Employee Benefit Plan Guide for Plan Administrators – Part 4: Switching Custodians
Often one of the differences between a poorly managed plan and well managed plan is the level of service provided by third-party service providers. Plan administrators should on a regular basis, evaluate their service providers weighing factors such as fees, performance, responsiveness to inquiries, and the level of service provided to determine if a third-party service provider is still meeting the needs of the participants and the plan. In fact, this ongoing monitoring encompasses some of the key fiduciary duties that that plan administrator should perform.
If, after careful evaluation, you determine it is in the best interest of the participants and the plan to switch service providers there will be some necessary steps in order to facilitate the transition. Fortunately, both service providers should have experience as the predecessor and successor in such a transition and be able to guide you through the process. Here are some additional tips to help you navigate the path to a successful transition.
- Understand the services of the third-party service providers: This may seem elementary, but there are differences which are important to be aware of. Different services are provided by a custodian and recordkeeper, so be sure to understand each one’s roles and responsibilities as outlined in your service agreement. For example, a custodian typically holds the plan’s assets and executes trades, while a recordkeeper generally tracks contributions, earnings, and investments on a participant-level, and may perform annual compliance testing.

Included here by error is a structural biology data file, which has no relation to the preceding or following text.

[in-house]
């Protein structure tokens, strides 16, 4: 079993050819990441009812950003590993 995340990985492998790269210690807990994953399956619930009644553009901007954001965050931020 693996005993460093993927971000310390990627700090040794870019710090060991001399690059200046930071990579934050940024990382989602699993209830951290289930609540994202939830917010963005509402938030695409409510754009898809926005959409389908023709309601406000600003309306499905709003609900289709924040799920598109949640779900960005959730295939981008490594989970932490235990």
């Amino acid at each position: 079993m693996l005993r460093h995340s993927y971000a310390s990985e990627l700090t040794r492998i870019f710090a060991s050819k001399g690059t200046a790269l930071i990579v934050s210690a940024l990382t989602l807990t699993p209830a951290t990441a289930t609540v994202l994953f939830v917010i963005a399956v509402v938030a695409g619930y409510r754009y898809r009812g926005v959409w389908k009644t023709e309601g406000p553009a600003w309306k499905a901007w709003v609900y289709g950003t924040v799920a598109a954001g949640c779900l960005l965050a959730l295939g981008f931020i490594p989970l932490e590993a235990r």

- Communicate with your employees: Work with your service providers to ensure necessary communications regarding the nature of the transition, accessing their accounts, blackout periods, etc.
- Reconcile the transfer of assets: Arguably the most important step. Ensure that the total plan assets per the predecessor agree or reconcile to total plan assets per the successor immediately after the transfer. If the change involved organizations performing recordkeeping functions (in addition to custodial responsibilities) it is also important to agree the total of participant accounts, and individual participant accounts – including the participant’s investment balances before and after the transfer. If the plan changes both recordkeepers and custodians it is important to also agree or reconcile the total of all participant accounts per the recordkeeper to the custodian prior to and after the transfer.
- Obtain and review the SOC-1 Type 2 Report: The SOC-1 Report (System and Organization Controls Report) is a report on the internal controls at a service organization that are relevant to your own internal controls at the plan sponsor. By obtaining and reviewing the SOC-1 report you will understand the relevant internal controls at the third-party service provider, and if your own internal controls (i.e. user entity controls) complement the third-party’s internal controls or if there is a weakness in your internal control environment.
- Request and retain the year end “audit packages” from the service providers: These reports should ensure that you have everything you need from your third-party service providers to be ready for your year-end audit. You should ensure you receive the following items as applicable from both the predecessor and successor providers:
- 29 CFR 2520.103-5 certification letter (DOL Limited-Scope Letter)
- Various trust reports including remittance schedules, distributions schedules, participant loans, etc.
- Participant account reports
Still have more questions? Our team of employee benefit plan experts are happy to answer any questions you may have about this topic.
Read our related articles:
- Employee Benefit Plan Guide for Plan Administrators – Part 1: Eradicating Eligibility Errors
- Employee Benefit Plan Guide for Plan Administrators – Part 2: Common Contribution Considerations
- Employee Benefit Plan Guide for Plan Administrators – Part 3: Dodging Distribution Disasters